17-month road ban for drink-driver who got stuck on tram track
An uninsured drink-driver who blundered on to a tram track - causing £6,000 of damage to his week-old Mercedes - has been handed a 17-month motoring ban.
Maurice Cooney was forced to raise the alarm at an office building after getting stranded on a tram-only section of the Midland Metro, causing five hours of disruption to services.
Birmingham Magistrates' Court heard that Cooney failed a breath test - which showed a reading of 86mcg, more than double the legal limit of 35mcg - after driving for 100 metres along the tracks at about 7am on Sunday November 6.
The 33-year-old, of Station Road, Donnington, Telford, Shropshire, admitted drink-driving, having no insurance, and causing a danger or inconvenience by obstructing the tracks near Birmingham's Snow Hill tram stop.
His solicitor Harjit Rashoda told magistrates the no insurance offence was an "oversight" linked to the acquisition of the 66-plate Mercedes.
Ms Rashoda told the court: "This is a gentleman entitled to full credit for his guilty pleas.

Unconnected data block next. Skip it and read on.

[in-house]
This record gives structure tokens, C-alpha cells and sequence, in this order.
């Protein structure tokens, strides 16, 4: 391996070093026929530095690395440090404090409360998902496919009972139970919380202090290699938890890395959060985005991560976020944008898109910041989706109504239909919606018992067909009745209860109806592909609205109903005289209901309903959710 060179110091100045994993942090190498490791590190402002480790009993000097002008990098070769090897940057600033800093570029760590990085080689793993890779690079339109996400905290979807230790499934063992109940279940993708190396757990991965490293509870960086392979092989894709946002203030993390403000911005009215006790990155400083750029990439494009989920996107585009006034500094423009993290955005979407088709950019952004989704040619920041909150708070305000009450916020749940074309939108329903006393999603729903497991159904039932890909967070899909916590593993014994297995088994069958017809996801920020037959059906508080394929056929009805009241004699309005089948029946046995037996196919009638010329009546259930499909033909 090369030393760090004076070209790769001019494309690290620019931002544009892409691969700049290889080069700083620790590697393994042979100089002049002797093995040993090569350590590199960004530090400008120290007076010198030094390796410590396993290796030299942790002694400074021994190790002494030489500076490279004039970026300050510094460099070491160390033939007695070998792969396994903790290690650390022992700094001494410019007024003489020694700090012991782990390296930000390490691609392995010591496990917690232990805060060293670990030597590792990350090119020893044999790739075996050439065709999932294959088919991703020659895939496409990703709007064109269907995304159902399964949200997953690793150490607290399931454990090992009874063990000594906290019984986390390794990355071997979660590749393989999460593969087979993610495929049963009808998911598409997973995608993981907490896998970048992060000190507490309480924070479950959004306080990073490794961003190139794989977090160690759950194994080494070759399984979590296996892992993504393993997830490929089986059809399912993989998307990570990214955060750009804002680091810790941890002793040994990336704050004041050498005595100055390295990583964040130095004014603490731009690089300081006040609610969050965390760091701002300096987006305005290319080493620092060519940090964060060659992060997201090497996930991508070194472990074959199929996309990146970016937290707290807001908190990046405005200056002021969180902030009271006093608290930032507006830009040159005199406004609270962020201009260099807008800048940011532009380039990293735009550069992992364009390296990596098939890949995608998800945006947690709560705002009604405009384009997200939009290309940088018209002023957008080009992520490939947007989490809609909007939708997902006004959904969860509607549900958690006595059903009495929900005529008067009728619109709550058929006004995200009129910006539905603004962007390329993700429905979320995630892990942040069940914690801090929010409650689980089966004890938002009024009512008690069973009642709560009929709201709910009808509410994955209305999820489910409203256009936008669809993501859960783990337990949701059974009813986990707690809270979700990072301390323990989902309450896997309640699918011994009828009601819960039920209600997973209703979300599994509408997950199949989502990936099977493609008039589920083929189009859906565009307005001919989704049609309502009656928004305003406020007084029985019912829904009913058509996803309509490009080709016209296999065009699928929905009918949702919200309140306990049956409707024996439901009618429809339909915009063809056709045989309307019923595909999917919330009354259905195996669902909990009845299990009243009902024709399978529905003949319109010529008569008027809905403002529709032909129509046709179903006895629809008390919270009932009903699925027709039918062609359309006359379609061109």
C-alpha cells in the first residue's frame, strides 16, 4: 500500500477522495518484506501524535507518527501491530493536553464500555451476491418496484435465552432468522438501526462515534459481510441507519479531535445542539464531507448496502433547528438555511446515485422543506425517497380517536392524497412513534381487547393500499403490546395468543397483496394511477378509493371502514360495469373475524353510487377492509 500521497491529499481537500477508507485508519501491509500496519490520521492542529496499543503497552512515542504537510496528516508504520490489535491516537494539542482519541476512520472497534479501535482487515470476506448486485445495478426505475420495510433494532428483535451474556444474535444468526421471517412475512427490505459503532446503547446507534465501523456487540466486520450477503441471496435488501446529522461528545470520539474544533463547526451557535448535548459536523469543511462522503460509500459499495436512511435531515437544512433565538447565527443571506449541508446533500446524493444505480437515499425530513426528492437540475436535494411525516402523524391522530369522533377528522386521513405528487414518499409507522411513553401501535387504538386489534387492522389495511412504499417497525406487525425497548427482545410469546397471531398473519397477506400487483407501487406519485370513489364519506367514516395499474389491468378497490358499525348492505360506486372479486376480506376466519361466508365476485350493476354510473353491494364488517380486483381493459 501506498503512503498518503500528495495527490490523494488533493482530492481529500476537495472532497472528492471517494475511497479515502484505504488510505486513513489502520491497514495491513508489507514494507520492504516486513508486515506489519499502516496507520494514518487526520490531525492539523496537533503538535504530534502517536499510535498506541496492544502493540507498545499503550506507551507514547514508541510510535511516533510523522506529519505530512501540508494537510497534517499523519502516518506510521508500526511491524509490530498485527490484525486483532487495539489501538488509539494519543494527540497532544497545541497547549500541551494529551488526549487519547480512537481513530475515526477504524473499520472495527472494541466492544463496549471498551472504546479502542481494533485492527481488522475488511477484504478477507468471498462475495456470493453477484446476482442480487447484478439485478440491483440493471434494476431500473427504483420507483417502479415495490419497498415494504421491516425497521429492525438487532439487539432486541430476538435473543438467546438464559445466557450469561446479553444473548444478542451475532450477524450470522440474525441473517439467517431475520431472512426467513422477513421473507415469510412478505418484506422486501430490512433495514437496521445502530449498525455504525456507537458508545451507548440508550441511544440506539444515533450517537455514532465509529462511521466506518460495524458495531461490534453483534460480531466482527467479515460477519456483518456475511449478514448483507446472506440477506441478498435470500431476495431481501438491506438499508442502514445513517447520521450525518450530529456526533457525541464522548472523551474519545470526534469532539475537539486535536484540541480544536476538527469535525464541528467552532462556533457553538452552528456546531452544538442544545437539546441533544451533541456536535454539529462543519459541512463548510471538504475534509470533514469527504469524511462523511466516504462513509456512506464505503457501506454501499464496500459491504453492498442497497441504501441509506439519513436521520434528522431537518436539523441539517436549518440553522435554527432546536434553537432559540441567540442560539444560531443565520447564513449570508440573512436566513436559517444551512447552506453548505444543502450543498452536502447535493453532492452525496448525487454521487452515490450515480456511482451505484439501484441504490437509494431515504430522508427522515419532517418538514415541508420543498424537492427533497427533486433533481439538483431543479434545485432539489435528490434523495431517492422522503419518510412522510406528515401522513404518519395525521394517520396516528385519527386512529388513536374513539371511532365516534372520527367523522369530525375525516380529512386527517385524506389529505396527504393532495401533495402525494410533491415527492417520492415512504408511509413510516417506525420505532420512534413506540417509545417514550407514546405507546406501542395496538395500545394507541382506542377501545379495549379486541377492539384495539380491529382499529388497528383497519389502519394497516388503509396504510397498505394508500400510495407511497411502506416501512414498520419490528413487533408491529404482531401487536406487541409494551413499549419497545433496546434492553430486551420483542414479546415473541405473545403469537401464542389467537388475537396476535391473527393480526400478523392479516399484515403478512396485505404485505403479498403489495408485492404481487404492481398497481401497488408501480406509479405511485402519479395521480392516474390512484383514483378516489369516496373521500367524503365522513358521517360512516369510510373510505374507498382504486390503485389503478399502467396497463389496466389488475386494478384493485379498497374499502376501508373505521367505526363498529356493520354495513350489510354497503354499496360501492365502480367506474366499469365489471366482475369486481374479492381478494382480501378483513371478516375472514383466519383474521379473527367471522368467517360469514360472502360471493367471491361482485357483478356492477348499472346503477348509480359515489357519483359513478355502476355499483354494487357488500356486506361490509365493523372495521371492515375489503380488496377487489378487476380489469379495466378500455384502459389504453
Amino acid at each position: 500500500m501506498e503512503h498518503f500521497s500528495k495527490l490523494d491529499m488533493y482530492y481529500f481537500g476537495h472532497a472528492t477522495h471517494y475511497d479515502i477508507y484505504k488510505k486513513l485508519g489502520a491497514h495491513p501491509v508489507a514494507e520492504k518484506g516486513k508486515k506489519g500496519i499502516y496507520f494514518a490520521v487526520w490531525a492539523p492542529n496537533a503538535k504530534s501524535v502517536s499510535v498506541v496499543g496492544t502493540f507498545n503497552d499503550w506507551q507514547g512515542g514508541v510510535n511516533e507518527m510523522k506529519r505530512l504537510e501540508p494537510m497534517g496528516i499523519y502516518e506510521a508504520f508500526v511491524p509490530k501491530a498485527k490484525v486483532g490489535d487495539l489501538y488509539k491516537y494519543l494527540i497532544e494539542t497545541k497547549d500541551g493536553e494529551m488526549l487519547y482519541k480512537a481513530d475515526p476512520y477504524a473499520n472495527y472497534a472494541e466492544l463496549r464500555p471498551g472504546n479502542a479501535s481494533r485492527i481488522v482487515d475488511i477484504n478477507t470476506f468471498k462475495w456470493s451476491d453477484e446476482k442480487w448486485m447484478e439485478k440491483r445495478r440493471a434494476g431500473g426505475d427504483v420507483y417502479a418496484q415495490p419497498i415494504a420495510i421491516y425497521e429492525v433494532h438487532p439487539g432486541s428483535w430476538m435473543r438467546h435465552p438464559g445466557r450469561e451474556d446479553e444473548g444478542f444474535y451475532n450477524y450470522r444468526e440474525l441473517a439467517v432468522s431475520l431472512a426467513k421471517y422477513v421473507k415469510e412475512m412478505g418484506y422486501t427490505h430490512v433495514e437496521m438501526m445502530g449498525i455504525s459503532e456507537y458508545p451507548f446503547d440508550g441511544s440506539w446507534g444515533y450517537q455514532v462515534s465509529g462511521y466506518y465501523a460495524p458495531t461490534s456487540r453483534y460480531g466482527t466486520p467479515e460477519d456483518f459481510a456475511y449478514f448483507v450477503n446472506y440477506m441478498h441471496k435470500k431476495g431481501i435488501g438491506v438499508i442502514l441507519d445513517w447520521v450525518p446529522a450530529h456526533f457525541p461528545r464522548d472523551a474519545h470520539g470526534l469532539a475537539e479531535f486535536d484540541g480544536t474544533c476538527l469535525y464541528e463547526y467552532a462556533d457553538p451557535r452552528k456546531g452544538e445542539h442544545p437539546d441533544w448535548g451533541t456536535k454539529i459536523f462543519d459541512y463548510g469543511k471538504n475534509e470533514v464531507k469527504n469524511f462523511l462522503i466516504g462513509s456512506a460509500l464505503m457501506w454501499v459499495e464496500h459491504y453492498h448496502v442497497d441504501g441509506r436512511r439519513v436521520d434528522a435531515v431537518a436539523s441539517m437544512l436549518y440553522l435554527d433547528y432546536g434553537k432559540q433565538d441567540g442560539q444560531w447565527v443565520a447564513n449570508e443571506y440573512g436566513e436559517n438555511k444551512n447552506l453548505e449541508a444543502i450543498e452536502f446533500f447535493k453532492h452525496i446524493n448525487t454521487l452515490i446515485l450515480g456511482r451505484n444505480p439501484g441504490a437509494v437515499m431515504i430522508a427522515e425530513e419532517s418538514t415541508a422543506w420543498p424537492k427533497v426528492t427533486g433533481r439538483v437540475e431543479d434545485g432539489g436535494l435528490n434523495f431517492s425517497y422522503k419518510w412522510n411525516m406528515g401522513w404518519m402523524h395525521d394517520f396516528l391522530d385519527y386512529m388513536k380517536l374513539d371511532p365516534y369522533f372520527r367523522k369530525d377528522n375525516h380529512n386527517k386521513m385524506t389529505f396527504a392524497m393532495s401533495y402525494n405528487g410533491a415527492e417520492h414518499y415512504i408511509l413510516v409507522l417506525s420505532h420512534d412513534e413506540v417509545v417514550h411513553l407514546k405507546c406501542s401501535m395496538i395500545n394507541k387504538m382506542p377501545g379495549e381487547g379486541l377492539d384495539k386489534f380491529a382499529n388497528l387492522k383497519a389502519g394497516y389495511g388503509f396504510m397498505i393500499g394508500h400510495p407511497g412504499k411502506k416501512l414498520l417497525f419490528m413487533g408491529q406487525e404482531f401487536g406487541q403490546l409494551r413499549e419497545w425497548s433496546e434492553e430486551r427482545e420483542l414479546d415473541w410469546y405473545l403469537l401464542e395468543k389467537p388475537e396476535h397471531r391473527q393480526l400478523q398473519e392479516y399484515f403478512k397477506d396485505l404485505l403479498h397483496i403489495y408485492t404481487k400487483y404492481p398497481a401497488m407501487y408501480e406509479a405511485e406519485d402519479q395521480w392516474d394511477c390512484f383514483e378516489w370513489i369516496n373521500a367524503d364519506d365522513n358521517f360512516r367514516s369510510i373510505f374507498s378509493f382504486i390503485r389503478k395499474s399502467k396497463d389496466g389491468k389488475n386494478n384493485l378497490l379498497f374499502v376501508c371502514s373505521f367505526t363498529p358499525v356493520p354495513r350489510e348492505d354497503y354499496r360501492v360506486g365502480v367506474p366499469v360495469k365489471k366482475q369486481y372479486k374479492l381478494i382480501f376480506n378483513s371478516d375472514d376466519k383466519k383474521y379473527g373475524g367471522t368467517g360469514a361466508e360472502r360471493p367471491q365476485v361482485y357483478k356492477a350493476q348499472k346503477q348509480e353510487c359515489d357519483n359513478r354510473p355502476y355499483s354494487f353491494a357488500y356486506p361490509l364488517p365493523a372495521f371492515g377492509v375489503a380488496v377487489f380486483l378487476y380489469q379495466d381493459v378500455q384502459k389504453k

"He went to a nearby building and located a porter and alerted them to the fact that the vehicle was stuck on the tramlines. He told them to call the police."
Before the offence, the court heard, Cooney, who runs a personal training business, had travelled from Shropshire to Birmingham after being invited on a night out with friends.
His lawyer told magistrates: "He felt okay and foolishly made the decision to get up and drive his vehicle home.
"Once you are following the Metro line at the back of Snow Hill there is no way of turning back and he had to carry on. The line then rises and that's where he became stuck. He tried to turn left and right and couldn't move the vehicle either way.
"The vehicle is currently in the garage and it's going to cost £6,000 to repair. That's going to hit him in the pocket."
References from clients of Cooney were passed to magistrates, including one from a police firearms officer and another from an NHS worker.
Cooney - who has no previous convictions - accepted the offer of a drink-driving rehabilitation course which will reduce his ban by 17 weeks. He was fined £246 and ordered to pay prosecution costs of £135 and a £30 victim surcharge.